This is a poem entitled “Strength” which was largely influenced by Robinson Jeffers’ poem “Nova”.  There is a kind of sober cynicism to it:


The girth of Goliath was his strength.

A brute beast, six cubits and a span, a champion

      of his people; not actually willing

      to give his life for a cause so much as

      believing there was no chance to die.

But one sling, one stone, one great faith,

      and there was thunder as the great body

      came crashing like Babel down.


I used to believe that knowledge and wisdom were strength,

      was bred to believe that, instilled by

      the volumes of books even in the nursery.

      And to that end I studied immaculately.

Yet whatever knowledge and wisdom I may now possess

      is used for this day, one day only,

      this time, the only time I know of.

For I am told of the Great Uncertainty of things,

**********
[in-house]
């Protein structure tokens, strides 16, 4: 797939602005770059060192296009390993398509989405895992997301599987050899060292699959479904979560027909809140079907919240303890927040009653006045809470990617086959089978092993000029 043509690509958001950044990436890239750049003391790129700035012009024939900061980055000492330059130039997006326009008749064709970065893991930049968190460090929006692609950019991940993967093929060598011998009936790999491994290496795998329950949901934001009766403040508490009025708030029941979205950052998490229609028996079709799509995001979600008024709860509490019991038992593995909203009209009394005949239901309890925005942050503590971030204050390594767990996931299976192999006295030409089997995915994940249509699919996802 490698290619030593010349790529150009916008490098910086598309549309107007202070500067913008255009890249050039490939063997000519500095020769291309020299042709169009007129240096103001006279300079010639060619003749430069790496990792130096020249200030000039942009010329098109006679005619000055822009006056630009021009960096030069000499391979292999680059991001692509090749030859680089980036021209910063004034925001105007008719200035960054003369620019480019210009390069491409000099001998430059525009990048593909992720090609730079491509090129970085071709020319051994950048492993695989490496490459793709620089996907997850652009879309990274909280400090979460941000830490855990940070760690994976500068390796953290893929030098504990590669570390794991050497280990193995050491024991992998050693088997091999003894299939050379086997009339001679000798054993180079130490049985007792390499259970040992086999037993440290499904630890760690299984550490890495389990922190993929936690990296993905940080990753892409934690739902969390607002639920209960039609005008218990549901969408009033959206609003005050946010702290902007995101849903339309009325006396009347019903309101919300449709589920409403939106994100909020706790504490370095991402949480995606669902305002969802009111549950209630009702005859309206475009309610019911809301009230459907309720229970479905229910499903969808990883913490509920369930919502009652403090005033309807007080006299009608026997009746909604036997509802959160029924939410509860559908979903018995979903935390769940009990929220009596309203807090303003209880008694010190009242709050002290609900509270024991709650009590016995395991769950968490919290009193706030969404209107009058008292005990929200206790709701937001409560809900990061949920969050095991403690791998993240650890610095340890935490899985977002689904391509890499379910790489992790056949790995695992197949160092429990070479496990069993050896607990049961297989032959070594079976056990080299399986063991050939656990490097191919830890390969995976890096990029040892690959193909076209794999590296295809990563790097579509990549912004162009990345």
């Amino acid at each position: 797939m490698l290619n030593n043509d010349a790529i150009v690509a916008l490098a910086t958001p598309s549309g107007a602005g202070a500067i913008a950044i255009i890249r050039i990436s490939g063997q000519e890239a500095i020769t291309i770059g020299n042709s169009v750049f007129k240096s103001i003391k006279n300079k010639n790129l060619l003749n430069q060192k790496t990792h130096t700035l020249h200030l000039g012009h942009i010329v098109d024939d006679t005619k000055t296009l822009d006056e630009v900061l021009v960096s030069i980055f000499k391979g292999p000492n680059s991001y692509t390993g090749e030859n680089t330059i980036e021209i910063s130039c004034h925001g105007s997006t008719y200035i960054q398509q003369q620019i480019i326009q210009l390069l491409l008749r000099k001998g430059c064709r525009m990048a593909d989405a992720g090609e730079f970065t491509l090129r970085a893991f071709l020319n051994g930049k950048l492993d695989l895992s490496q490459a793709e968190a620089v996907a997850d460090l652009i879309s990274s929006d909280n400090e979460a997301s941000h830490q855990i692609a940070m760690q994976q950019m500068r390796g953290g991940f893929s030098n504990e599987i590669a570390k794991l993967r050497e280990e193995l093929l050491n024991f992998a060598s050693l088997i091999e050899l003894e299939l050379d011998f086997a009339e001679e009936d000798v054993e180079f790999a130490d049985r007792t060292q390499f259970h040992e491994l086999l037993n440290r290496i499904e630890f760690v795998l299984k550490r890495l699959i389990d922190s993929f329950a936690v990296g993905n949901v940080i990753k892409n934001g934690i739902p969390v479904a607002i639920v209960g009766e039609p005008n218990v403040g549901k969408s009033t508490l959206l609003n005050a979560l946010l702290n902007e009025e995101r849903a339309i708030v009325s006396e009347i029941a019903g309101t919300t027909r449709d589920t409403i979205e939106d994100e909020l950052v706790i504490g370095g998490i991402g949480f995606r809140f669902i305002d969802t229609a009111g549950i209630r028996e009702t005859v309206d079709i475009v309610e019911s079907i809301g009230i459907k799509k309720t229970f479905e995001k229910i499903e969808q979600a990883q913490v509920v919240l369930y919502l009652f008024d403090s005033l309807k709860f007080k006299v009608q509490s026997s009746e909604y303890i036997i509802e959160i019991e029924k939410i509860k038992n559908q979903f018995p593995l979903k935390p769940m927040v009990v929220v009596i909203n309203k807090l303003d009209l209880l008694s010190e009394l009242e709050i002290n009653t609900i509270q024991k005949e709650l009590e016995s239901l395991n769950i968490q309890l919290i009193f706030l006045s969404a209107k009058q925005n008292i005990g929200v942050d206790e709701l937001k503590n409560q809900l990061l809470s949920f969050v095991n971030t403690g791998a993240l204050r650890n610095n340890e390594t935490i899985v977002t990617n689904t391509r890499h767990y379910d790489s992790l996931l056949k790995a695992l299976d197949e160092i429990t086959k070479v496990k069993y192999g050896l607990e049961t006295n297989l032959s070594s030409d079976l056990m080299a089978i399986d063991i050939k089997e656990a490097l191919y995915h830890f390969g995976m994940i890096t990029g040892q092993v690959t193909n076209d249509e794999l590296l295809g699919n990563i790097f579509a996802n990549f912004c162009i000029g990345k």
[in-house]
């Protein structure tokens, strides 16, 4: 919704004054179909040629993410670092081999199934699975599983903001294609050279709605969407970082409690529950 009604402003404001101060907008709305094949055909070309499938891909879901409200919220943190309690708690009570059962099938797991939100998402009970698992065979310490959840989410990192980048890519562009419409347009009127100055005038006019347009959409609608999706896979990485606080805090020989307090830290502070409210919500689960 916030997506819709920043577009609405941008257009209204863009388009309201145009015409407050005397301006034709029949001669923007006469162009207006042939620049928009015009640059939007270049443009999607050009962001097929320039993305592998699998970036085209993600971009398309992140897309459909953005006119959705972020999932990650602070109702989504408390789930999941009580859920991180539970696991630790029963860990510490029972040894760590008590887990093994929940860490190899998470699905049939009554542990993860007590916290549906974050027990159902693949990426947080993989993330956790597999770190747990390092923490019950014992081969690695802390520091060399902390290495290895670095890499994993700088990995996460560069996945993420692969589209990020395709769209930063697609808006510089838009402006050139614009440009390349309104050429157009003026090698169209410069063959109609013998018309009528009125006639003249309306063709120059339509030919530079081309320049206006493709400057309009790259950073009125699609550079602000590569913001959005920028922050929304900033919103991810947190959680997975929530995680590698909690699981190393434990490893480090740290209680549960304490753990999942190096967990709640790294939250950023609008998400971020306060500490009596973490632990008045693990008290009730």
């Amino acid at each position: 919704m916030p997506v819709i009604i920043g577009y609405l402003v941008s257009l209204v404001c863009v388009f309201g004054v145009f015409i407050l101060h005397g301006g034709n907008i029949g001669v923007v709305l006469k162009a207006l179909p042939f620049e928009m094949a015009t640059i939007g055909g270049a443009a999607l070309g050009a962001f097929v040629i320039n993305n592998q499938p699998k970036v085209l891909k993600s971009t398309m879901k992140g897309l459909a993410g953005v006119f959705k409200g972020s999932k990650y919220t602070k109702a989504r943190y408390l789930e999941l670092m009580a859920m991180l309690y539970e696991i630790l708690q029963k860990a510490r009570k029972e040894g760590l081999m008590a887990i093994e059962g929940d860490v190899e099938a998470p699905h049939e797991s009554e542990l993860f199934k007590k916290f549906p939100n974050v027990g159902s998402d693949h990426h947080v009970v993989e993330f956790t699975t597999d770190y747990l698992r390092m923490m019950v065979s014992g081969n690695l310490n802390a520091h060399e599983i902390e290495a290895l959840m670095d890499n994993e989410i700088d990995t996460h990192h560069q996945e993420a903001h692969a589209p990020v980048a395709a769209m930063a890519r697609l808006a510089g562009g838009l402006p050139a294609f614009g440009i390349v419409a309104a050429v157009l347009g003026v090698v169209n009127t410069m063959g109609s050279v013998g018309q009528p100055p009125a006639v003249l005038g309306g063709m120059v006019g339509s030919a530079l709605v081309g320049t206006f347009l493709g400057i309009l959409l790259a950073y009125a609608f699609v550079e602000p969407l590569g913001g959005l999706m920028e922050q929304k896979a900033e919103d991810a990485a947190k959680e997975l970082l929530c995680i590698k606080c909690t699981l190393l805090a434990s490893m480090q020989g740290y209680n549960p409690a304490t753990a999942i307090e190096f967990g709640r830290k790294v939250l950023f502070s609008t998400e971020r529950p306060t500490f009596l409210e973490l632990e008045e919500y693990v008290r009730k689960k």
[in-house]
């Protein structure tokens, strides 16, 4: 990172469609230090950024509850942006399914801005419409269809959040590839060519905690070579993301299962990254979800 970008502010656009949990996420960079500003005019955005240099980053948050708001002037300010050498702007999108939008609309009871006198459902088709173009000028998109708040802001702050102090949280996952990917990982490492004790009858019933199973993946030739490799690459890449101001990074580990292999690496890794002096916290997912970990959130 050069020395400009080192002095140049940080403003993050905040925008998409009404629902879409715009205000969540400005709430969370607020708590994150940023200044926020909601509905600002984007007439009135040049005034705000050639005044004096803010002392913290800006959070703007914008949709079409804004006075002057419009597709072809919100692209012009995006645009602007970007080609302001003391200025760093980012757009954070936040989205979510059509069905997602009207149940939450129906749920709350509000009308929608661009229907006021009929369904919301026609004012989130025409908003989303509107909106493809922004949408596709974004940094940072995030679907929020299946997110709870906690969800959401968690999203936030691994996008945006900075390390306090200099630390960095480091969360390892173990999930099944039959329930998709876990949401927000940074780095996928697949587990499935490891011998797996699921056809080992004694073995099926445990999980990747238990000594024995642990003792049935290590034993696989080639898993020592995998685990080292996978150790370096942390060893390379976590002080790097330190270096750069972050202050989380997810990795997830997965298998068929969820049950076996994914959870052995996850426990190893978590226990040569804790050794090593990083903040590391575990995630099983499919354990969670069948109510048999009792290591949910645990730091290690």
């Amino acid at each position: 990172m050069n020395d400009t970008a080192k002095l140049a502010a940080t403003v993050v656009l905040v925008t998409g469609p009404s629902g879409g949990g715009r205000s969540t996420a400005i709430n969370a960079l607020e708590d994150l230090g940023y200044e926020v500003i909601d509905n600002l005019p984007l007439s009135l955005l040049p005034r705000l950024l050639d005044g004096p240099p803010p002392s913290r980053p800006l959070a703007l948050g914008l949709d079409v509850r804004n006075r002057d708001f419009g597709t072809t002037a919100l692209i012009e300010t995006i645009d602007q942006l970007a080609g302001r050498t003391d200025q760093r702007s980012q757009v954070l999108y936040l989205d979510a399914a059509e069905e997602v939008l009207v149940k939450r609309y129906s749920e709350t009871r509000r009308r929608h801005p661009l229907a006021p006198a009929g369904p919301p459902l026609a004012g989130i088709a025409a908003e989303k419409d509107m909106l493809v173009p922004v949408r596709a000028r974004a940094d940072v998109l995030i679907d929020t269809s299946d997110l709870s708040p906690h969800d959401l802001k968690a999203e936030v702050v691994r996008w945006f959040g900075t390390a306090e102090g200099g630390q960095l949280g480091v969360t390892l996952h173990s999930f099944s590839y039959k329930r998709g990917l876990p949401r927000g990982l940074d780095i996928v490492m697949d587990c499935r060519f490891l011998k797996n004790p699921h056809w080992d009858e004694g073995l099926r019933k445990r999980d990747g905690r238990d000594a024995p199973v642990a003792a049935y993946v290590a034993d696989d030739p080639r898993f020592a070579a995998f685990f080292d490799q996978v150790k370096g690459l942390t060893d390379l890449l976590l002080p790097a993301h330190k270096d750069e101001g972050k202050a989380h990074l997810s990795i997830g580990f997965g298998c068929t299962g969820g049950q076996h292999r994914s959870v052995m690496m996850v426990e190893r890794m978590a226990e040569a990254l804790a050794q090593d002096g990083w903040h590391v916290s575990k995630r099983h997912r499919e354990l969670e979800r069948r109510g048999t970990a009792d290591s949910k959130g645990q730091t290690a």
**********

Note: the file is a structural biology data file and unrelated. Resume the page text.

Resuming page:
explained by scientists in elaborate detail

      of the impermanence even of the sun.


The great explosion that brought all this into being

      may come around again to end it finally;

      by ourselves or by the eventuality of Nature,

      the impenetrable fuse will be lit.

At that time, the seas and oceans will dry up completely,

      the forests turn to deserts, the cities rust

      and erode until they are dust once again.


Long before then, however, the arrogant creature that we

      have become will fade like a passing thought,

      simply slip away into the void, never realizing

      that the end was beginning.

And the towers and monuments and words that we have created

      will be a Nothing that No One will remember.


This is the only real knowledge that I have gained.

And it is my strength.


  1. Cindy Watson said,

    July 6, 2009 at 5:23 pm

    I am most impressed with this piece of writing. Thanks.


    • tikiman1962 said,

      July 6, 2009 at 8:22 pm

      It does tie in with my beliefs of personal responsibility and man’s understanding that he is NOT the greatest thing since sliced bread.


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